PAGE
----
Are exploits platform dependent?
As in, does that mean that the IE vulnerability needs to be developed IN ASSEMBLY once for each OS( XP, Vista, 7, 8 ), doubled based on 32/64 bit, then doubled again based on byte order?
The use of assembly doesn't make it more platform dependent. It's only just as platform dependent as it would be if written in say, C, (although for most purposes C makes it much easier to target those different platforms).
The page you linked doesn't indicate which platforms the exploit targets, and only shows x86 code. If it also targets x64, that's still only two platforms: x86 Windows and x64 Windows, and even for those two the code would be largely isomorphic (similar). The mere fact that it has assembly in it doesn't suddenly explode the complexity of supporting different editions of Windows which run on the same CPU architecture.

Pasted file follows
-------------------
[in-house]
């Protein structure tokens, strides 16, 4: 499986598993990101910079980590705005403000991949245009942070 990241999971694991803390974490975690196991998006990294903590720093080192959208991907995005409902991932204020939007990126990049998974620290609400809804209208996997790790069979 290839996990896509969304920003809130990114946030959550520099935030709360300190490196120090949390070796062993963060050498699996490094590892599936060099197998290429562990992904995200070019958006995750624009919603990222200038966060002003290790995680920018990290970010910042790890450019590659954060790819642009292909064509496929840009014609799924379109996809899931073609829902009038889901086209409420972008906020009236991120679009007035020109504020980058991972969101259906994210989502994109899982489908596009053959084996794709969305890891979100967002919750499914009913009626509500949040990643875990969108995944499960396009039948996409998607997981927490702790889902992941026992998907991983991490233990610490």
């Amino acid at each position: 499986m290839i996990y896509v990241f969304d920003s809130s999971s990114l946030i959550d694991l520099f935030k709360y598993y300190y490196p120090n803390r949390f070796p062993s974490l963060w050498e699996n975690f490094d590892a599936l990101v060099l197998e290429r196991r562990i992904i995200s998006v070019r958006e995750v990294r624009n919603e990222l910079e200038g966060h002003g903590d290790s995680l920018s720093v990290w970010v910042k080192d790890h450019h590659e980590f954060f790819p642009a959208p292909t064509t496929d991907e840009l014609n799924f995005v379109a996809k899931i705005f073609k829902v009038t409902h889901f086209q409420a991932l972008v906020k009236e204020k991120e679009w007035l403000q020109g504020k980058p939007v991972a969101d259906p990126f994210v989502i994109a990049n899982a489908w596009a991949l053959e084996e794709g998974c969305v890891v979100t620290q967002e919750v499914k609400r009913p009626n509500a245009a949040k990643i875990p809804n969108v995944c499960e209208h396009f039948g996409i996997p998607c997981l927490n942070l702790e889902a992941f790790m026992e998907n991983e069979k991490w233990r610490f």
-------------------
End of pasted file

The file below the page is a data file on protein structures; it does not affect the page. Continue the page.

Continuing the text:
(Just to hammer the point: portable assembly can be written and compiled once, such that the same blob of machine code will then execute under all of Windows, OS X, Linux, and no operating system at all, on the same CPU architecture. In this way, assembly is less platform-dependent than other languages, because it requires less of a platform. The standard executable file formats that house machine code are still OS-specific, though; for example OS X won't know how to load a Windows .exe, even if the machine code inside could run if it were loaded.)
Byte order is not an issue as x86 & x64 are purely little endian.
Also note that the assembly you're seeing there is a disassembly, so it was not necessarily written in assembly; it could have been written in nearly any language. As this is an exploit, and designed to do weird extralinguistic things, the hackish parts of it would have been easiest to write in assembly itself, and some may have been easiest written in C, and some may have been started in C, disassembled, and adapted into the assembly.
So the short answer is, supporting different Windows versions in the exploit is not as difficult as you're imagining it to be.